When I walked into my acupuncturist’s office …

the other day - an hour drive from my home - a man with the same-time appointment as me was already there. The acupuncturist asked why I was there and told me I didn’t have an appointment with him. He said there was “no way” he would have booked that day/time, as the man who was there flies across the country for his appointments, which he books months in advance. Then he told me that our appointment was a week from that day/time, and I’d made a mistake.

At home, I looked at my desk calendar and saw that I was going to be out of town on the day he said I made that appointment. I remembered conversing with him about the appointment that was mine that he didn’t think was mine; I had my calendar in front of me then as well. There is “no way” (I thought) that I’d make an appointment with him for a day when I was going to be away. You’re wrong, I said to him in my aggrieved mind. You owe me an apology. You double-booked yourself and now you’re blaming it on me. And anyway, why don’t you confirm your appointments in advance, by email or telephone? Do I have to do everything myself? How can you even call yourself a health practitioner, you irresponsible, lame-brained fuck up. And—I don’t like those Hawaiian shirts you wear.

Huff puff. Rant, rant. The reactive mind at work.

By the next day, there was a teeny crack in my self-righteousness. I realized that it was impossible to figure out whodunit. Maybe it really was me. Maybe I wrote it down wrong. But I still secretly believed it was him and I wanted payback: a session for free. Flowers. Mea culpas. Prostrating at my feet and asking for forgiveness. Like that.

By this morning (the next day after the next day), when Matt and I were talking, I heard myself getting on the “I’m right-you’re wrong” horse. The need to defend myself. The need to be right. The way being right scratches the itch of that poor little self who is flailing around trying to look good, be smart, prove to anyone who wants to listen how right she is about anything, everything. (Its favorite phrase is: You’re the one who…)

And then I started asking myself what being right (and someone else being wrong) does to my body. How it feels in my chest. My nervous system.

The answers: My heart hardens. The other is my enemy. My blood races, my nervous system is on high alert. Brittleness abounds. It’s me against the world. Everyone who has ever done anything to me that I didn’t like, anyone who has ever hurt me, rejected me, didn’t chose me, funnels into now.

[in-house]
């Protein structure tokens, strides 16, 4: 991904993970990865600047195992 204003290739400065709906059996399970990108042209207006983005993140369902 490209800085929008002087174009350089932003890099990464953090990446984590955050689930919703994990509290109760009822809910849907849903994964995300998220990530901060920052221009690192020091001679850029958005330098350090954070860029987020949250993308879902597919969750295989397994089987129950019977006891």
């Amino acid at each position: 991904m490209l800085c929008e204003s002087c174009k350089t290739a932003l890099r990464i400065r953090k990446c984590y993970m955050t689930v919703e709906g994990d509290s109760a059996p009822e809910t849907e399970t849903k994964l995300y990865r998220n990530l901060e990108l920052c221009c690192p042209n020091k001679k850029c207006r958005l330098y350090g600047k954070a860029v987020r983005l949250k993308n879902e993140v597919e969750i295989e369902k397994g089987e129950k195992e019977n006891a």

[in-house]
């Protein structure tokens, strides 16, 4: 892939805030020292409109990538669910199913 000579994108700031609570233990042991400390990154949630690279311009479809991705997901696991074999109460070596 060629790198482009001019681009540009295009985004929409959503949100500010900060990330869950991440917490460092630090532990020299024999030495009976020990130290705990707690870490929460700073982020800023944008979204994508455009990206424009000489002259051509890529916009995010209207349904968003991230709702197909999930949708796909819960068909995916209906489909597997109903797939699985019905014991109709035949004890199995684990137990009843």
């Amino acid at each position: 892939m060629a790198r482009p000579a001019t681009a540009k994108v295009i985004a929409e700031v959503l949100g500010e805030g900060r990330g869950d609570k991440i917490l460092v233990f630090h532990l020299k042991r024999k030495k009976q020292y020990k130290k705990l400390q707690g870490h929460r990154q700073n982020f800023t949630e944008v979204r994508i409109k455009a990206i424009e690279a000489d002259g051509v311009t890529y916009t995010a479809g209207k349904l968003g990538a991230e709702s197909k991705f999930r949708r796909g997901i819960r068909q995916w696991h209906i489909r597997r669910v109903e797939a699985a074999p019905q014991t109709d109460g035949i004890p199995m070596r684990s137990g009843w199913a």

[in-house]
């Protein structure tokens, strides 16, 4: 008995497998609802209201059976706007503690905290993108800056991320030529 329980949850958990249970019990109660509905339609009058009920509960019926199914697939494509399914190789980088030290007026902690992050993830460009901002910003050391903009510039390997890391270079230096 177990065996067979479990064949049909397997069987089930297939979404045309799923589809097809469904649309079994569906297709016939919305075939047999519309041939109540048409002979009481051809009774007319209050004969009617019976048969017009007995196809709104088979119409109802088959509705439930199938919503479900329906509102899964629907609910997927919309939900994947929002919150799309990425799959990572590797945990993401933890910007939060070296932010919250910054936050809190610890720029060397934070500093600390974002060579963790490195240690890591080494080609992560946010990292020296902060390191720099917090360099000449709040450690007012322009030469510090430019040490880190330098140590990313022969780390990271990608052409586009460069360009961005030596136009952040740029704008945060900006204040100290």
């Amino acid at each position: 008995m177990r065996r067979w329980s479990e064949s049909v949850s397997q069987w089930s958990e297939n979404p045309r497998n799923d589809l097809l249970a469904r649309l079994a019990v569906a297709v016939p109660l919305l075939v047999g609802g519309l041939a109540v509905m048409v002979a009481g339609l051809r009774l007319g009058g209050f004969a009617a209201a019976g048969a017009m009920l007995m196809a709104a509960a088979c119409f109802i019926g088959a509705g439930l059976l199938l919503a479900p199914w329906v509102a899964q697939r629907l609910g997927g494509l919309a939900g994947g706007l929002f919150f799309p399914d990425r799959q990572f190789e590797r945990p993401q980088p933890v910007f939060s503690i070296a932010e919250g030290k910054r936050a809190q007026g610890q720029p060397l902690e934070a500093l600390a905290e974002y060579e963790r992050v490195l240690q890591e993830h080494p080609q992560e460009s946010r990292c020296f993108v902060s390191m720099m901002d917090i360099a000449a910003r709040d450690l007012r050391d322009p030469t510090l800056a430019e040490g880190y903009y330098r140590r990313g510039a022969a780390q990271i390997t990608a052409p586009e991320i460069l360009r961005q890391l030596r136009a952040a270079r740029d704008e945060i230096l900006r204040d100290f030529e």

The short answer: it feels awful.

For a long time, I didn’t realize it felt awful. Even the other day, as I was huffing and puffing about the missed appointment, it didn’t occur to me that I was causing myself pain. Being right used to feel so good. I felt as if I had to fight back. My life depended on it. It felt like I was speaking up for myself, telling the truth, not letting myself get pushed around. Letting go of my position felt like falling off a cliff to which I’d been hanging by my fingernails.

There are the facts: the acupuncturist had another appointment at the same time as “mine.” A double-booking occurred. He couldn’t see both of us. I drove home. The whole shebang took a few hours, not to mention—I can’t even begin to figure that out—the ranting time.

Now what? Do I replay the story again and again? Think of what I should have said to him? Will say to him? Demand an apology (for something he is convinced he didn’t do)? What purpose will be served by my insistence on being right?

If my priority is ease, relaxation or an open heart, if I want to climb out of the ranting mind, here are my choices: I can ask him to have automatic email confirmations. I can decide to stop seeing him so that this doesn’t happen again. I can decide to confirm my appointments with him in advance.

But before all this, there is a turn without which the rest is just blather: the willingness to turn towards that little tough fighter part of myself with tenderness. It got me this far—I survived--and that’s good. Now it can put down the sword because there’s a bigger girl in town: presence itself. That which can hold the fighter-girl.

In love and with tenderness, anything can dissolve because love is all it ever wanted anyway. With love and without judgment or blaming myself for being self-righteous, I can let my insistence on being right dissolve. (As long as I blame myself for ranting or calling him a fuck-up, even in my own mind, I pick up the right/wrong sword again, but now it’s internalized. I start fighting with myself.)

Without that (external or internal) fight, what’s left?

Answer: No huff, no puff, no rant. No positions. Nothing to defend. The willingness to see that, as my friend the contractor says, “Shit happens. Mistakes get made.” And in this case, the worst that happened is that I spent a few hours driving on a bright summer day.

What else is here? A soft heart. A relaxed nervous system. Open space like a cloudless sky. And although many people would consider that nothing, it sort of feels like everything I ever wanted.

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